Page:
Related symptoms:

  • Intellectual disability
  • Seizures
  • Ataxia
  • Tremor
  • Headache


SOURCES: OMIM MESH ORPHANET MENDELIAN

More info about BENIGN ADULT FAMILIAL MYOCLONIC EPILEPSY

Low match EPILEPSY, PROGRESSIVE MYOCLONIC, 1B; EPM1B


Related symptoms:

  • Seizures
  • Ataxia
  • Peripheral neuropathy
  • Dysarthria
  • Tremor


SOURCES: MESH OMIM MENDELIAN

More info about EPILEPSY, PROGRESSIVE MYOCLONIC, 1B; EPM1B

Top 5 symptoms//phenotypes associated to Ataxia and Myoclonus

Symptoms // Phenotype % cases
Seizures Common - Between 50% and 80% cases
Tremor Common - Between 50% and 80% cases
Intellectual disability Uncommon - Between 30% and 50% cases
Generalized tonic-clonic seizures Uncommon - Between 30% and 50% cases
Involuntary movements Uncommon - Between 30% and 50% cases
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Other less frequent symptoms

Patients with Ataxia and Myoclonus. may also develop some of the following symptoms:

Uncommon Symptoms - Between 30% and 50% cases


Intellectual disability, moderate Cognitive impairment Dementia Mental deterioration

Rare Symptoms - Less than 30% cases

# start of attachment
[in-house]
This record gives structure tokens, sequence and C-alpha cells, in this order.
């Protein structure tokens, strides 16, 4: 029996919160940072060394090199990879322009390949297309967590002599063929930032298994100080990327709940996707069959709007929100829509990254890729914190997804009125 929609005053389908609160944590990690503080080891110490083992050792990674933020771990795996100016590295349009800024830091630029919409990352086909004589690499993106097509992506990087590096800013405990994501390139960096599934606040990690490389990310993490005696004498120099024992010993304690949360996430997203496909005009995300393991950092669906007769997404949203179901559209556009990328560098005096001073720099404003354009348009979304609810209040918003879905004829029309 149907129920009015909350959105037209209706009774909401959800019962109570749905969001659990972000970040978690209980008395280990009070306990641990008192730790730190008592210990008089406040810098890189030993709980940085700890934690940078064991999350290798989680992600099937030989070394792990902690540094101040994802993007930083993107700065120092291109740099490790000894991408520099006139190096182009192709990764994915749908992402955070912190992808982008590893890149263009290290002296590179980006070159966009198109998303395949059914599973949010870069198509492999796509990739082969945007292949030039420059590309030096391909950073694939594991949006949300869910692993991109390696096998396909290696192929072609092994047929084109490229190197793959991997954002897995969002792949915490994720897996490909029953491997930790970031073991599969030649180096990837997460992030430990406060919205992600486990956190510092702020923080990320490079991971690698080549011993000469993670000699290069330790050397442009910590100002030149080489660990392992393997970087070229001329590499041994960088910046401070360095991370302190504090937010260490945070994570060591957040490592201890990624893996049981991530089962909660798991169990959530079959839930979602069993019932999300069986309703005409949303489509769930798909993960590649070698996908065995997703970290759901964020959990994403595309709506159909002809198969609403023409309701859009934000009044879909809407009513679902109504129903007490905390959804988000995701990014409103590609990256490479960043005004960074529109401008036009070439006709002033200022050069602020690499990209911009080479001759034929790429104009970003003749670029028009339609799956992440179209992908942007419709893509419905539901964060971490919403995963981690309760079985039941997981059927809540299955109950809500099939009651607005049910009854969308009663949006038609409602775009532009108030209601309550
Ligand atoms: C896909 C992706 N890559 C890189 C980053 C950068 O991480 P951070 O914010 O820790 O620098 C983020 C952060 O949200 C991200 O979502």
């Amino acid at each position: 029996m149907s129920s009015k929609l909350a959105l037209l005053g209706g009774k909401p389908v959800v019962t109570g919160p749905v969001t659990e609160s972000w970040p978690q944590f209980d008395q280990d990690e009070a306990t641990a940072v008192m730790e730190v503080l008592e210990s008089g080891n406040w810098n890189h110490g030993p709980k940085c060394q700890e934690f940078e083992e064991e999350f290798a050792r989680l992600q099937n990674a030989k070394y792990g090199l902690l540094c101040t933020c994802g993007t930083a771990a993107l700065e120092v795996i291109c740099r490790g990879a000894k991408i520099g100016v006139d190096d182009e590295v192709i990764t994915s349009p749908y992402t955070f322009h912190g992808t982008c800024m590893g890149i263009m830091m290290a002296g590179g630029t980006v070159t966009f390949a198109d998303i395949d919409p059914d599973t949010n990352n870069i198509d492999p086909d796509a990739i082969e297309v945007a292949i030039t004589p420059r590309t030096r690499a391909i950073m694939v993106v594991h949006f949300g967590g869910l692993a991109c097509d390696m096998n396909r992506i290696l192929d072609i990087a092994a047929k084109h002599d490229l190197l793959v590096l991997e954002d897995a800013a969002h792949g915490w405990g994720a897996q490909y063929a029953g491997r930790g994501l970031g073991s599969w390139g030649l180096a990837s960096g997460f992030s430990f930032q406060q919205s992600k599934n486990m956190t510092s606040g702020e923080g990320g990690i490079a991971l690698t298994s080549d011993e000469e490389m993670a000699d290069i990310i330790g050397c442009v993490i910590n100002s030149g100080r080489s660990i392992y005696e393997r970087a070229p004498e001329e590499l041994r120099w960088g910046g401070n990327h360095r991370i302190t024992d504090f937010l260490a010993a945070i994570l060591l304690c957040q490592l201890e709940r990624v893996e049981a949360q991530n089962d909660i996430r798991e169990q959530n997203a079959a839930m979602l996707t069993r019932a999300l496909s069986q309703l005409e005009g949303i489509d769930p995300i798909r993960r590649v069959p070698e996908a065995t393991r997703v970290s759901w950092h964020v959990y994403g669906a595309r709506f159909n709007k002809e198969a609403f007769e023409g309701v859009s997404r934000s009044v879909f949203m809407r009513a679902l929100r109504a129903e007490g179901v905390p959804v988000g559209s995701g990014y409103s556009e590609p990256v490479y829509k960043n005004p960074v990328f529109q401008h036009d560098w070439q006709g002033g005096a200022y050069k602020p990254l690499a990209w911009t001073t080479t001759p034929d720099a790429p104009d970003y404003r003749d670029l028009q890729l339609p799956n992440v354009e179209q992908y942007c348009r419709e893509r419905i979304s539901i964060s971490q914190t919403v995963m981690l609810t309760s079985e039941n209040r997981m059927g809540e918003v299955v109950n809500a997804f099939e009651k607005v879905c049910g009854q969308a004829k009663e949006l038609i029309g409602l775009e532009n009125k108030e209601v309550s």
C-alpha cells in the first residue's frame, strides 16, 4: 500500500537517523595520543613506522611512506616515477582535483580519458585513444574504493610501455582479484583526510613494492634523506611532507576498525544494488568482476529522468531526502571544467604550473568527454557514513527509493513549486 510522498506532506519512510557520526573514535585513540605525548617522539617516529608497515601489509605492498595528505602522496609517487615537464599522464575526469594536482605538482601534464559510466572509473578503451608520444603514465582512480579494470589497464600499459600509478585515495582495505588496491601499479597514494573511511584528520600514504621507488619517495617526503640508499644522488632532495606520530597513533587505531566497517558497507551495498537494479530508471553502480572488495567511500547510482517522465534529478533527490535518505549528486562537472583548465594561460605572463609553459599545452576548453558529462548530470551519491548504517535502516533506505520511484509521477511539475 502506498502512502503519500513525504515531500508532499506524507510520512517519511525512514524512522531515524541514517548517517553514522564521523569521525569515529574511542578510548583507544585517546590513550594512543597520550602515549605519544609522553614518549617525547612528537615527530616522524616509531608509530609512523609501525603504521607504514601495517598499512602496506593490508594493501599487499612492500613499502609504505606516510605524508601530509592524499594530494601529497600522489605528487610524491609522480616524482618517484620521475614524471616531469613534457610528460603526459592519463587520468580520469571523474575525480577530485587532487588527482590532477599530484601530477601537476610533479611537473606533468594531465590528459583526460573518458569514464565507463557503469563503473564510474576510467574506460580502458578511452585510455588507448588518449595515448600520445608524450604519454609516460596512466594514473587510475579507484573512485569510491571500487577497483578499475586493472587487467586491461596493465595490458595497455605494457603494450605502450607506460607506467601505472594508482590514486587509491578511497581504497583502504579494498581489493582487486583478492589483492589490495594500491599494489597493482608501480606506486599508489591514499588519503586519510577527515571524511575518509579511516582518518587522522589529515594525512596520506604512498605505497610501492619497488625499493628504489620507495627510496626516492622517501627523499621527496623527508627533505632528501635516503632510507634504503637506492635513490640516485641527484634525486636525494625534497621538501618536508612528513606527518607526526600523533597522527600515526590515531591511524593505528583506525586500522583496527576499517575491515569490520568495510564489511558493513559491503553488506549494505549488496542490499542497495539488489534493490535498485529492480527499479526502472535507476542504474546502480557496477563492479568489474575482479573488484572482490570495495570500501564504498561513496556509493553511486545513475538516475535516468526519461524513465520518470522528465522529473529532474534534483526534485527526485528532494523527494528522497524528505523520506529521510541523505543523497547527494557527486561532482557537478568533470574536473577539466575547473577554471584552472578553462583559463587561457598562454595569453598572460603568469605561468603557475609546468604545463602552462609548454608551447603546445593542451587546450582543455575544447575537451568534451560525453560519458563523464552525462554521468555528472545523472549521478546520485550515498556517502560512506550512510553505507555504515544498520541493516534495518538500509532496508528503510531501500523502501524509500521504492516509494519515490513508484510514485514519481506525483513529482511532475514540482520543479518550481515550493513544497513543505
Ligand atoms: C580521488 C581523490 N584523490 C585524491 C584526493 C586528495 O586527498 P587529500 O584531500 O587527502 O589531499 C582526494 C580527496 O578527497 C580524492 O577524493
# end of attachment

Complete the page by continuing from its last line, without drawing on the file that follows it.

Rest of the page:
EEG with photoparoxysmal response EEG with irregular generalized spike and wave complexes Loss of consciousness Jerk-locked premyoclonus spikes Enhancement of the C-reflex Giant somatosensory evoked potentials Behavioral abnormality Dysarthria Absence seizures Generalized-onset seizure Generalized myoclonic seizures Hand tremor Cortical myoclonus Focal-onset seizure Abnormality of movement Delayed speech and language development Chorea Dystonia Anxiety Dysmetria Atonic seizures Blepharospasm Sensory axonal neuropathy Limb ataxia Progressive cerebellar ataxia Sensory neuropathy Motor delay Kinetic tremor Gait disturbance Amaurosis fugax Neuronal loss in central nervous system Astrocytosis Axial dystonia Headache EEG abnormality Difficulty walking Gait ataxia Cerebellar hypoplasia Babinski sign Cutaneous photosensitivity Peripheral neuropathy Asthma Hyperactivity Focal impaired awareness seizure Microcephaly Cerebellar atrophy Absent speech Epileptic encephalopathy Depressivity Rigidity Parkinsonism Memory impairment Psychosis Upper motor neuron dysfunction Inappropriate behavior Fatigue Falls Frequent falls Dyskinesia Progressive extrapyramidal movement disorder Paroxysmal dyskinesia Typical absence seizures Myoclonic absences Global developmental delay Generalized hypotonia Muscular hypotonia Hyperreflexia Intellectual disability, severe Hypertonia Autistic behavior Abnormal pyramidal sign Intellectual disability, profound Infantile muscular hypotonia Self-mutilation Action tremor